Basically, LNPs help “sneak” the vaccine (mRNA with spike protein information) into human cells. The mRNA then tells the body’s cells to create the spike protein, allowing the immune system to identify SARS-COV-2 without having the actual virus injected into the body. Such technology is also being used to create mRNA vaccines against certain cancer types.
So what is the evidence for Moderna and Pfizer mRNA vaccines’ effectiveness?
On December 10, 2020, Pfizer published interim results (summary on page 32) of their mRNA vaccines trial which enrolled 30,000 people from Argentina, Brazil, South Africa, and the United States.
Currently, Pfizer’s BNT162b2 vaccine will be administered as a 2-dose vaccine given 3 weeks apart while in clinical studies, Moderna’s mRNA-1273 vaccine was given as two intramuscular doses four weeks apart.
For vaccines to be considered effective by FDA standards, they must achieve at least 50 percent efficacy benchmark in all patients that enrolled compared to placebo in addition to safety requirements.
Interim results from the Moderna trial found a 94.1 percent effectiveness in COVID-19 prevention after 14 days of the last vaccine dose; based on 196 cases analyzed, 11 patients develop COVID-19 compared to 185 in those who received the placebo. The Pfizer trial found a 95 percent effectiveness in COVID-19 prevention after 7 days of the last vaccine dose; based on 170 cases analyzed, 8 patients develop COVID-19 compared to 162 in the placebo group.
There is still a lot of data from both studies that haven’t been reported yet, and clinical trials always have nuances based on their designs and the populations studied. There are also logistic challenges of producing and distributing millions of COVID-19 vaccines in a global scale. Both vaccines are to be frozen for transport making effective distribution difficult and expensive.
Additionally, there are several questions yet to be answered: will the vaccines be annual like the flu vaccine? Will additional booster vaccines be needed? Will it work in special populations such as pregnant women, children, and immunocompromised patients? What are the long-term effects of the vaccine? These are really important questions that will be answered only once a full report of completed clinical studies are published and peer-reviewed.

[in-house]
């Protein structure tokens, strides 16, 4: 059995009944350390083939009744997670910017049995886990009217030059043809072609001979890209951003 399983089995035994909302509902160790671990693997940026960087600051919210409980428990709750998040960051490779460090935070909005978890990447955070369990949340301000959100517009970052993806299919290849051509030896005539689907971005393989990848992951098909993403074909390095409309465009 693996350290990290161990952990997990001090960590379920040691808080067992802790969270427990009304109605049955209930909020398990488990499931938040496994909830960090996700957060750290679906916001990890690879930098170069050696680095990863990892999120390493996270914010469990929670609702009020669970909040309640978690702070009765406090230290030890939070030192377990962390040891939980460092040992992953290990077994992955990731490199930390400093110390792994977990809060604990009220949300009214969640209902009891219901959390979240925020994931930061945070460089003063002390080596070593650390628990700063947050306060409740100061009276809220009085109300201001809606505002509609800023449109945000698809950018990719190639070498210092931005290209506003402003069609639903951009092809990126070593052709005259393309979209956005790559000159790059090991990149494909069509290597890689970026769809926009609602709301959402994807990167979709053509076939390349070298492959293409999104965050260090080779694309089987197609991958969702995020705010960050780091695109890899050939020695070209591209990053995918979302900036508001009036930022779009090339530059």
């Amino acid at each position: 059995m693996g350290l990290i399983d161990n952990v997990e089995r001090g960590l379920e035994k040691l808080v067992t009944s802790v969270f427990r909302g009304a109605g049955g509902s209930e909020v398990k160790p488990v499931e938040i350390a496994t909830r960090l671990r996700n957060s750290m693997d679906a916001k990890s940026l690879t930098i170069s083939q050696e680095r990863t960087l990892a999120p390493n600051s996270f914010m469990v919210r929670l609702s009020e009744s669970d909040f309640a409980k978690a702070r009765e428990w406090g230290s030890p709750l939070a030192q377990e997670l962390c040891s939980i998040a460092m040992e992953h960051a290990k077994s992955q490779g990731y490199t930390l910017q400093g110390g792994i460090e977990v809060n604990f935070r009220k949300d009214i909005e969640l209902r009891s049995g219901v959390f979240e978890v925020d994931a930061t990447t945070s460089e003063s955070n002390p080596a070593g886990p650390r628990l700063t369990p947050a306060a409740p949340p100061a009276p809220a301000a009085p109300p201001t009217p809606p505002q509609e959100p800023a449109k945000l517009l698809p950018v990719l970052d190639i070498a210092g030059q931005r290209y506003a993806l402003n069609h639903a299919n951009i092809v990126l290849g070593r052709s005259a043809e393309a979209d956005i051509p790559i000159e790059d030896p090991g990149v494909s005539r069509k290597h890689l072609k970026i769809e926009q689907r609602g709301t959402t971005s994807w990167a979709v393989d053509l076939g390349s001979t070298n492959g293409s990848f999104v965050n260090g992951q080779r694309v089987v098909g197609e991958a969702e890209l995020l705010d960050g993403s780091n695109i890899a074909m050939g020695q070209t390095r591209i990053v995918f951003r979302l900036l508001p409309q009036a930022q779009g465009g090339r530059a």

Also, the trials do not prove whether the vaccines are capable of stopping transmission of COVID-19 in those who receive it. They only show that the vaccines can prevent symptomatic COVID-19 infection. Do not expect quarantine to be over just yet since majority of transmission is done by asymptomatic individuals.
Wait, there have to be side-effects, right?
Of course, any substance that enters the body comes with the risk of side effects.
Side-effects observed in the Moderna vaccine trial were fatigue and headache while fatigue, muscle/joint pain, and headache were observed in the Pfizer trial. These side-effects often occurred the first few days after receiving the vaccines and are considered “mild” which means they were short-lived and don’t require hospitalization.
However, it is important to note that most pharmaceutical products such as vaccines go through three different clinical trial phases to ensure safety. Phase 1 trials generally enroll the least number of subjects to study the safety profile of the product. Only after passing phase 1 trials are phase 2 trials performed to evaluate the efficacy and safety of the products in a larger sample population. Successful completion of phase 2 trials may lead to accelerated FDA approval of the product depending on the quality of evidence, but phase 3 trial results are usually used by the FDA to grant approval.
Vaccines, in particular, require phase 3 trials to compare their efficacy and safety to “standard-of-care”—basically current treatment for COVID-19. This is to determine superiority or non-inferiority of the vaccine efficacy and safety and has the largest enrollment of the patients compared to phase 1 and 2 trials.
So far so good, but do I really need this vaccine?
Honestly, it is ok to have a healthy dose of skepticism about the results of the Moderna and Pfizer vaccines, especially since there is still data being collected from the clinical trials that hasn’t been reported yet. However, the results are extraordinary in terms of the percentage of patients who had immunity against COVID-19 when given two doses of either vaccine. For this reason, it is advisable to get the vaccine as soon as it becomes available to you.
Also, given the constraints of manufacturing and transporting millions of the vaccine doses, the first batches will be limited to persons at high-risk of getting COVID-19 infected such as healthcare/nursing home workers. It is also likely that the vaccine will be provided for no cost to the population, but that’s still an uncertainty.
There is a lot out there about mRNA vaccines and COVID-19 vaccines, but I hope I was able to provide useful info about them and effectively explain the science behind vaccines. For further info, check out the following podcasts: WNYC’s Radiolab episode on The Great Vaccinator, On The Media’s A Dose of Reality episode, and NPR’s 1A Explaining The Science Behind An mRNA Vaccine For COVID-19. For visuals, check out this YouTube video brief summary on mRNA vaccines.